Wearable robot allows friends or family to interact through virtual presence so people don't feel alone.
Japanese researchers have taken another step into the dimension of weird for robotics: a wearable miniature humanoid virtual presence.
The robot, called MH-2, allows friends or family to virtually interact through the virtual presence device so you do not feel alone.
The MH-2 acts as an avatar, or a remote person, to communicate with people through the wearable robot.
The MH-2 is able to mimic human actions as accurately and realistically as possible as it sits on top of the user’s shoulder.
The person operating the robot gets a 360-degree immersive 3D view, and can stand in front of a motion capture device, such as a Microsoft Kinect, so that the robot is able to mimic the user from a distance.
The ultimate goal, according to the researchers at Yamagata University in Japan, is for the device to make the user feel as if their friend or family member is sitting on their shoulder sharing the experience with them. The robot will act like an avatar on the person’s shoulder, duplicating the speech and gestures of the friend on the other end of the motion sensing device.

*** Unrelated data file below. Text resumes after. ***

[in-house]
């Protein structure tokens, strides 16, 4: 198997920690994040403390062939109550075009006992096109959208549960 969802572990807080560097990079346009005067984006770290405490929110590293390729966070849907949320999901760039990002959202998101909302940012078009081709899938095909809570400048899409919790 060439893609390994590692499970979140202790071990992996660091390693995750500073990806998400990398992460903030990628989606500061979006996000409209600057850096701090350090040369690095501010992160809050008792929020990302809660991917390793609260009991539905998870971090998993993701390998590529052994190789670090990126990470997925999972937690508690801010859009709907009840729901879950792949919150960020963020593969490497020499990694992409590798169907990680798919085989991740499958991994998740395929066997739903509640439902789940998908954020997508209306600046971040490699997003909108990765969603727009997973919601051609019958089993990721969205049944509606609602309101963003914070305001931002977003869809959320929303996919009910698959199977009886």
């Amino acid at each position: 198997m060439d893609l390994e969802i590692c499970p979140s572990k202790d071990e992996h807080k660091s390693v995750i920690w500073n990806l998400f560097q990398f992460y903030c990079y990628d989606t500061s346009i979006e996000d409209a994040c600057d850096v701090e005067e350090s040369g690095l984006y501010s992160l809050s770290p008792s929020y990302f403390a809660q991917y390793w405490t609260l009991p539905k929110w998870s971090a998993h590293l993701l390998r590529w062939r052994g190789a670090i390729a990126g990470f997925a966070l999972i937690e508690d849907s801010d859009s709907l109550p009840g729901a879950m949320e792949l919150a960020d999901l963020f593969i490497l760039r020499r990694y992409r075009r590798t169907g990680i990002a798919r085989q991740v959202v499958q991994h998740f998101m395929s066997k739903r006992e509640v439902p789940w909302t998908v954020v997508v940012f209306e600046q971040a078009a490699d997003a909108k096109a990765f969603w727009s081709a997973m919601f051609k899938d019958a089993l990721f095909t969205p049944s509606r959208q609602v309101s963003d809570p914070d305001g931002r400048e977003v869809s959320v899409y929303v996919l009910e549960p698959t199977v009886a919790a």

“Meanwhile, the robot on your shoulder acts like an avatar, duplicating the speech and gestures of your friend right there for you to interact with directly,” IEEE wrote in its Automation blog.
The robot is able to step into another realm of weirdness by imitating realistic breathing in order to fully captivate a person’s presence.
Currently, the MH-2 requires a 22-pound backpack full of servos, but once technology starts catching up, it will be less cumbersome to carry around, and more realistic to implement into the real world.
“Until that happens, you’ll just have to accept the fact that using the MH-2 could possibly make you look like a little bit of a robot geek. Possibly,” Evan Ackerman of IEEE wrote.